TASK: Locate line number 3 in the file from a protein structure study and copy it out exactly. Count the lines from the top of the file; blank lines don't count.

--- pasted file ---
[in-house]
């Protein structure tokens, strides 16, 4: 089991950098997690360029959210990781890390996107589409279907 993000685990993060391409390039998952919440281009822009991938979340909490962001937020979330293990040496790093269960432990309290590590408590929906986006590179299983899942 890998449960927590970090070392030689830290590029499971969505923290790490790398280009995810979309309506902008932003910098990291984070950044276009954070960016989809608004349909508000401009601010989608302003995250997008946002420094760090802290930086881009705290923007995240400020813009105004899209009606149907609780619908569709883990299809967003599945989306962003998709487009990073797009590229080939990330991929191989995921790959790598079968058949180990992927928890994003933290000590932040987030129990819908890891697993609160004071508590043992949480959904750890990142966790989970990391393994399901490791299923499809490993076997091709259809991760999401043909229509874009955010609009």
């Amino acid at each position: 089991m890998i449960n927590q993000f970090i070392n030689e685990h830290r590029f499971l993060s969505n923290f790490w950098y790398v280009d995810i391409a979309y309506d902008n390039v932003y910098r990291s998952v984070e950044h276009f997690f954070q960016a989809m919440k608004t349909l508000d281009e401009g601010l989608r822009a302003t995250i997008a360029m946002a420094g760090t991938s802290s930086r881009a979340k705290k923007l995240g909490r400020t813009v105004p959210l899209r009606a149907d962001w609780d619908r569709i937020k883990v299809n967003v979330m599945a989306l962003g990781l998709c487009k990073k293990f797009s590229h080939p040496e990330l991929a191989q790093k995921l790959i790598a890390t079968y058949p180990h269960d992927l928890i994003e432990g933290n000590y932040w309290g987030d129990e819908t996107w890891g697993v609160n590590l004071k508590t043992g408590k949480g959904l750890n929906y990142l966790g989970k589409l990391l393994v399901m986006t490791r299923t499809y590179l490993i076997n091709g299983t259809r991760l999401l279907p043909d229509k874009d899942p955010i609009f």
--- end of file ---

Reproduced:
């Amino acid at each position: 089991m890998i449960n927590q993000f970090i070392n030689e685990h830290r590029f499971l993060s969505n923290f790490w950098y790398v280009d995810i391409a979309y309506d902008n390039v932003y910098r990291s998952v984070e950044h276009f997690f954070q960016a989809m919440k608004t349909l508000d281009e401009g601010l989608r822009a302003t995250i997008a360029m946002a420094g760090t991938s802290s930086r881009a979340k705290k923007l995240g909490r400020t813009v105004p959210l899209r009606a149907d962001w609780d619908r569709i937020k883990v299809n967003v979330m599945a989306l962003g990781l998709c487009k990073k293990f797009s590229h080939p040496e990330l991929a191989q790093k995921l790959i790598a890390t079968y058949p180990h269960d992927l928890i994003e432990g933290n000590y932040w309290g987030d129990e819908t996107w890891g697993v609160n590590l004071k508590t043992g408590k949480g959904l750890n929906y990142l966790g989970k589409l990391l393994v399901m986006t490791r299923t499809y590179l490993i076997n091709g299983t259809r991760l999401l279907p043909d229509k874009d899942p955010i609009f």